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Batman: Strange Apparitions [Paperback]

Steve Englehart
4.9 out of 5 stars  See all reviews (7 customer reviews)

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Book Description

Dec 1 1999 Batman Beyond (DC Comics)
Journey inside the mind of the Dark Knight Detective in this collection featuring the best of 1970s Batman stories.
--This text refers to an out of print or unavailable edition of this title.

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Most helpful customer reviews
5.0 out of 5 stars Absolutely stunning... June 3 2003
Format:Paperback
This collection of Batman tales remains one of the most engaging, fun, and brilliantly wrought sagas of the Detective's long and storied history. Steve Engleheart pens a classic with the Joker fish, and Silver St.Clair stands as one of the more memorable and alluring love interests that the Batman has had over the years. However, as has been said before (yet cannot be emphasized enough) the real attraction here is the artwork, which (sadly enough) marked the pinnacle of Marshall Rogers' career, and remains one of "the" definitive renditions of the character (alongside such luminaries as Neal Adams, Jose Luis Garcia Lopez, Alan Davis, and Dave Mazzuchelli- look for their work). Ably abetted by Terry Austin in the height of his prowess (see Essential X-Men vol.2 for more of his very best work with joltin' Johnny Byrne), the Batman as presented in this collection is truly awe-inspiring and larger than life. Or, in other words- THIS BOOK IS BEAUTIFUL! An "art-fan's" delight. Not only that, if you are looking for "classic" Batman- the gentleman detective-cum-player, the swingin' bachelor with a keen intellect and a penchant for fisticuffs, well, you can't go wrong with this one. Top drawer, people, top drawer.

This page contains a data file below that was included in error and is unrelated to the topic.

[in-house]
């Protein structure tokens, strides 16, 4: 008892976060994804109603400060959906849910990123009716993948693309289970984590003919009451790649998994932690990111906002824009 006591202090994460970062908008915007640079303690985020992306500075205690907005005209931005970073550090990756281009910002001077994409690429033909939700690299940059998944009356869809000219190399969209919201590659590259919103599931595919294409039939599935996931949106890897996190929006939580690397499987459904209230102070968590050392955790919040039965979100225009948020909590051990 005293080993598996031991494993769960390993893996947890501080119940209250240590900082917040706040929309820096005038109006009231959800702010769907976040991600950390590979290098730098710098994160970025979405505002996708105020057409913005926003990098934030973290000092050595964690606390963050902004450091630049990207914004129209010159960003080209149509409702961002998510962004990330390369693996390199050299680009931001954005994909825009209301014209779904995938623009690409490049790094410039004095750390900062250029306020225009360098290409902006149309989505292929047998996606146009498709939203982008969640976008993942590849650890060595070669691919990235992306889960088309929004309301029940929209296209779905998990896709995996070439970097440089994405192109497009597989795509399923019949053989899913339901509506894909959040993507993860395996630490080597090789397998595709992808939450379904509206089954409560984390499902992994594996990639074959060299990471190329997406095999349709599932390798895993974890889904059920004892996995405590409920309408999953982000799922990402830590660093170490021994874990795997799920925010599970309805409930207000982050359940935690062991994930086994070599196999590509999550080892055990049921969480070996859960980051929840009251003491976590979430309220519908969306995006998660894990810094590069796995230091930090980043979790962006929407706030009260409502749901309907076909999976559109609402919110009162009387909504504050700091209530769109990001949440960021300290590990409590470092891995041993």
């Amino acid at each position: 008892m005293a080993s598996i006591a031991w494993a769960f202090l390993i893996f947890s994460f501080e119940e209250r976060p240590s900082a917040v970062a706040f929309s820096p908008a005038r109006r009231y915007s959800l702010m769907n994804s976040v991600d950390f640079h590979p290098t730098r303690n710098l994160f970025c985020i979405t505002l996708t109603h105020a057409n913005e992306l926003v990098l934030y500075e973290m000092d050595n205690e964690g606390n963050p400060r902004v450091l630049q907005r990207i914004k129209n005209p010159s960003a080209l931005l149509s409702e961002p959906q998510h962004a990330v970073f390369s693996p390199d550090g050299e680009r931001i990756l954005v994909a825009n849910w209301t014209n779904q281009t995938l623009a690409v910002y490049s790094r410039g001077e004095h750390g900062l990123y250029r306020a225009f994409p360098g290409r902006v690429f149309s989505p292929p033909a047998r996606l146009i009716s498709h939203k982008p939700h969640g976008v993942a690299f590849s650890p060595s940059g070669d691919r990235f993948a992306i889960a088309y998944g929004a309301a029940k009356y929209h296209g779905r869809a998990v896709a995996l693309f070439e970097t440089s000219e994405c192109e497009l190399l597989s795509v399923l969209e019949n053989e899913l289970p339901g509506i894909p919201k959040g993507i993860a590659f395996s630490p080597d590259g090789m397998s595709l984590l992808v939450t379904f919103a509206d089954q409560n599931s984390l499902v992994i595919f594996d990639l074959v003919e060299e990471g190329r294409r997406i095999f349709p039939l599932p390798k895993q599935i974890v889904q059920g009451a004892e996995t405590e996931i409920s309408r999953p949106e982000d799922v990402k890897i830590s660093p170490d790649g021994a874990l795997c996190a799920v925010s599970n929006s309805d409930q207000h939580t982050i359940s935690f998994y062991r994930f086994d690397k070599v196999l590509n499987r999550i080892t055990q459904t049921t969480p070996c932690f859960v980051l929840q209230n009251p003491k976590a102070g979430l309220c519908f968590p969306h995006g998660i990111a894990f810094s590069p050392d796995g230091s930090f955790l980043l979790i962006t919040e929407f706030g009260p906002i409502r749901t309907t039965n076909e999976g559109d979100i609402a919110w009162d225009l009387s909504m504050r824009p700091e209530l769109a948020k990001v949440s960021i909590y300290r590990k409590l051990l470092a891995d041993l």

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5.0 out of 5 stars Pages Alive With Atmosphere! March 27 2002
Format:Paperback
It was a dark and stormy night. (or should that be Knight?) "It's Joker weather," says Commissioner Gordon. "True Commissioner," says Chief O'Hara, "But it's also tailor made for him!" The Batman is a character who needs lots of atmosphere. Darkness, rain, lightning, tall dark buildings, smoking gangsters, skinny trees bereft of leaves, all this and more fill the very affordable paperback collection of some of the best Batman stories ever produced. BATMAN: STRANGE APPARITIONS collects the beautifully drawn and superbly written DETECTIVE COMICS 469-476 and 478, 479 from 1977-1978. Some have called these issues "the definitive Batman." It was these stories that got the ball rolling on making a big budget and serious Batman movie and you can definitely see that many of the ideas from that movie came from these stories.